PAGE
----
Monday, April 23 , 2018, 7:57 pm | Fair 55º


Harris Sherline: Santa Barbara County’s Financial Reality

It's time to restructure local government and plan for a future with fewer personnel

It’s hard to understand why so many people in public office are such poor money managers. The latest example of the sheer financial fecklessness of politicians has recently been playing out in the Santa Barbara County budget hearings for fiscal year 2010-11.

Harris Sherline
Harris Sherline

A newspaper article about 2nd District Supervisor Janet Wolf’s campaign for re-election credited one of her supporters with saying, “The (sign) of a successful leader is one who shows a careful consideration of balancing the needs of the county.”

The question is: Exactly what are the “needs” of the county — or any jurisdiction, for that matter?

My personal agenda in this regard is pretty straightforward, perhaps simplistic, but the county’s priorities should be public safety first — law enforcement, fire protection and certain public health services — followed by maintaining the roads and other infrastructure, then everything else. It doesn’t include such expenditures as growing the employee pension obligations or borrowing more money to build new buildings at a time when the number of employees is shrinking — or should be shrinking — and the county is faced with a budget that has a very large deficit.

The Board of Supervisors ignored the advice of its own CEO, Mike Brown, who warned that it will be impossible to balance the budget without “a fundamental reorganization that adjusts to economic reality.” He further cautioned that “all departments will need to absorb increasing costs of retirements, and several departments are also facing long-term revenue challenges.”

This resulted in the board taking control of most of the department heads away from the county’s own CEO, opting to have them report directly to the board itself, which means there will now be five supervisors directing the managers. Having spent more than 50 years in business as both a professional and an executive, I can tell you that such an arrangement is guaranteed to create confusion and behind-the-scenes politicking, which is hardly a formula for efficient management.

It’s relatively easy to paper over a budget deficit, at least temporarily. The problem is that it invariably hits the proverbial brick wall of reality.

Most people are painfully aware that we have a political class that either doesn’t understand or refuses to face reality when it comes to government budgets, as the following recent headlines graphically illustrate:

» “The Fastest Growing Class of U.S. Millionaires: Government Workers Making 2X Private Workers” (Forbes, “The Millionaire Cop Next Door”)

» “$239,000 Conductor Among M.T.A.’s 8,000 Six-Figure Workers” (The New York Times)

» “Special Report: County Budget 2011-11 Pinning Our Hops on Low Flow Toilets” (Santa Barbara COLAB newsletter, Volume 19, Issue 6)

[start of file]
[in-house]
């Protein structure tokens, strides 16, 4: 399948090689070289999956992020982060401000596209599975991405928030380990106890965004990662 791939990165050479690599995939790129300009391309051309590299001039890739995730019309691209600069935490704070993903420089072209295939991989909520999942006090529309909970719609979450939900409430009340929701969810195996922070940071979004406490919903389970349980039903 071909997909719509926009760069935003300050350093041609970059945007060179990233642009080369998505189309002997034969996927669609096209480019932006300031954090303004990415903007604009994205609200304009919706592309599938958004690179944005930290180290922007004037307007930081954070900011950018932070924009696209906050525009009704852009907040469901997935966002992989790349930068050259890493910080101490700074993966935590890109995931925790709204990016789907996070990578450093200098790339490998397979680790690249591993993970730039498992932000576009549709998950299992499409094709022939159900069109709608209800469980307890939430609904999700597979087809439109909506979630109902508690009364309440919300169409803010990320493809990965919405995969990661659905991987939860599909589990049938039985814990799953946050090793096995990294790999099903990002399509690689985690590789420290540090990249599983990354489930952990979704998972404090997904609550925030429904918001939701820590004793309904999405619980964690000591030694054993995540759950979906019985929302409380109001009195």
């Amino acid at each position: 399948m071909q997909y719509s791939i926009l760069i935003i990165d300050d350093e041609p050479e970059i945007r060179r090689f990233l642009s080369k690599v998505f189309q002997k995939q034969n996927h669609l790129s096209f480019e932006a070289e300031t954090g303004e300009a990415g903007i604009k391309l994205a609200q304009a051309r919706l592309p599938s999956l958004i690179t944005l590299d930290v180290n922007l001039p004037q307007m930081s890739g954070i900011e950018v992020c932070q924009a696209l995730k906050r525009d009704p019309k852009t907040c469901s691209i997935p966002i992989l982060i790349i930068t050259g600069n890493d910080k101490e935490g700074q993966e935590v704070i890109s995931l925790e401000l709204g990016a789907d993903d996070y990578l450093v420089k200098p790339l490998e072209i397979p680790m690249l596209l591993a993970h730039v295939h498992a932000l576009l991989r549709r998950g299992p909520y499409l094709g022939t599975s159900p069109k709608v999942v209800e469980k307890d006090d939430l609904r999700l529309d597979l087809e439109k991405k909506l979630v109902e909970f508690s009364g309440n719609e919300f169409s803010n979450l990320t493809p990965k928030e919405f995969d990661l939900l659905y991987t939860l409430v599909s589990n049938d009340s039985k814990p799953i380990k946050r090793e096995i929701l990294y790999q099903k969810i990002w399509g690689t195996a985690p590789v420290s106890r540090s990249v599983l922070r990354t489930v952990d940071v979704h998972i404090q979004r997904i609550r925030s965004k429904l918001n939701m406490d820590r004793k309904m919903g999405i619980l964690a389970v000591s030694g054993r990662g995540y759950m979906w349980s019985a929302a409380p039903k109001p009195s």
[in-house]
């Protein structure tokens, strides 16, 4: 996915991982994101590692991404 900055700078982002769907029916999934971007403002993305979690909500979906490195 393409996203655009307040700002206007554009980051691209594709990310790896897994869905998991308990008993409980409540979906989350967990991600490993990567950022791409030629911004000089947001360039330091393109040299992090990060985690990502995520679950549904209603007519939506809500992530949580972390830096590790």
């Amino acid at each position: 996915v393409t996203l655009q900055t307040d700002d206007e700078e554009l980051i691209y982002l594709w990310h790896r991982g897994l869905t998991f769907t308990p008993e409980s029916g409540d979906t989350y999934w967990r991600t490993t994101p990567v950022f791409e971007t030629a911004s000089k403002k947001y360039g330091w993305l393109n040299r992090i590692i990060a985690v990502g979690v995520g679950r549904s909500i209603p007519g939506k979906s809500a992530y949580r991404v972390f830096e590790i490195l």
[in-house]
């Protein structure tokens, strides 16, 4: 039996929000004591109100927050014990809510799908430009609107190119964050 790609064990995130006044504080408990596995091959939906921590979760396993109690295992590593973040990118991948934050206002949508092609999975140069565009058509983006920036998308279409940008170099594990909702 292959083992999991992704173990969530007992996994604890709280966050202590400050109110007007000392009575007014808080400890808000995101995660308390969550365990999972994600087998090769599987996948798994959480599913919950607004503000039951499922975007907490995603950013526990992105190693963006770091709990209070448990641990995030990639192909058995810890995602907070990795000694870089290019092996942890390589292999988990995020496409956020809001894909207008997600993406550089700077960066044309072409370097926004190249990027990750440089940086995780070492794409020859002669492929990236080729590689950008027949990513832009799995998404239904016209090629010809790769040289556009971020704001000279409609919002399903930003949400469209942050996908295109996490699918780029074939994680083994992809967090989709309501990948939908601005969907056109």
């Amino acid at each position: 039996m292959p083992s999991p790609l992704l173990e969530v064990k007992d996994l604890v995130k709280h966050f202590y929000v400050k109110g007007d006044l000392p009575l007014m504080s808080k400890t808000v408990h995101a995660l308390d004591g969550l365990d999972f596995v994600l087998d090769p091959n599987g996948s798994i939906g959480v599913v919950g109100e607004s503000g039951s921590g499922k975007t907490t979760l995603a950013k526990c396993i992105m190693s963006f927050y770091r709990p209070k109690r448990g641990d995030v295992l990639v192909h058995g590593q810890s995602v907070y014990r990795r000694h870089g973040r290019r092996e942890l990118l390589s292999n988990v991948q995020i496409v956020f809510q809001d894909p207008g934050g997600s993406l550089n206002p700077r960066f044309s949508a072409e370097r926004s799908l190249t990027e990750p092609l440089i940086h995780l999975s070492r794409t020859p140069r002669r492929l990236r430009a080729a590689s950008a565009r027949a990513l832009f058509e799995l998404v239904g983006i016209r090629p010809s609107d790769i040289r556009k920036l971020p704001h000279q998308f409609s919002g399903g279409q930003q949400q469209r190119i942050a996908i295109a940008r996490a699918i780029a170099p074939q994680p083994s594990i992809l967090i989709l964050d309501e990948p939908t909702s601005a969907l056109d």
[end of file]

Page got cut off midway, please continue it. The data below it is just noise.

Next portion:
» “Schwarzenegger Preps ‘Terrible Cuts’ to Close Deficit” (, May 11)

» “State Budget Woes Grow Deeper as Rosy Projections Come Up Short” (Sacramento Bee, May 12)

» “Yolo County Proposes Layoffs, Spending Cut” (Sacramento Bee, June 4)

» “California Will Run Out of Money Without More Borrowing; Controller Says State Can Pay Bills Through Summer, Warns of Budget ‘Gimmicks’” (Los Angeles Times, June 2)

The sum and substance of all of this is that there is simply not enough money in the till or in the anticipated tax revenues of the various government entities to pay for everything politicians or government employees want.

Santa Barbara County can’t continue to borrow its way out of its fiscal dilemma, and the Board of Supervisors soon will be forced to face that reality. Furthermore, I’m not at all convinced that most of the members understand that the current situation is unsustainable.

In 2009, California was forced to issue IOUs to pay its bills because the state ran out of cash. The county doesn’t have that luxury. If the Board of Supervisors doesn’t get real about managing its budget very soon, Santa Barbara County surely will run out of cash at some point. And I don’t believe the supervisors will be able to rely on borrowing to generate the funds they will need at that point.

Addressing the issue of the county budget, Lanny Ebenstein, president of the Santa Barbara County Taxpayers Association, recently noted, “It is likely that additional hundreds of positions will be cut in the coming years. ... The services that the county provides are vital. For this reason, the Board of Supervisors should approach the county budget in new ways, and institute procedures for its long-range development in light of fewer personnel.”

It’s time the Santa Barbara County Board of Supervisors and the employee unions face reality and restructure county government to operate with a permanent decrease in staffing.

— Harris R. Sherline is a retired CPA and former chairman and CEO of Santa Ynez Valley Hospital who has lived in Santa Barbara County for more than 30 years. He stays active writing opinion columns and his blog,

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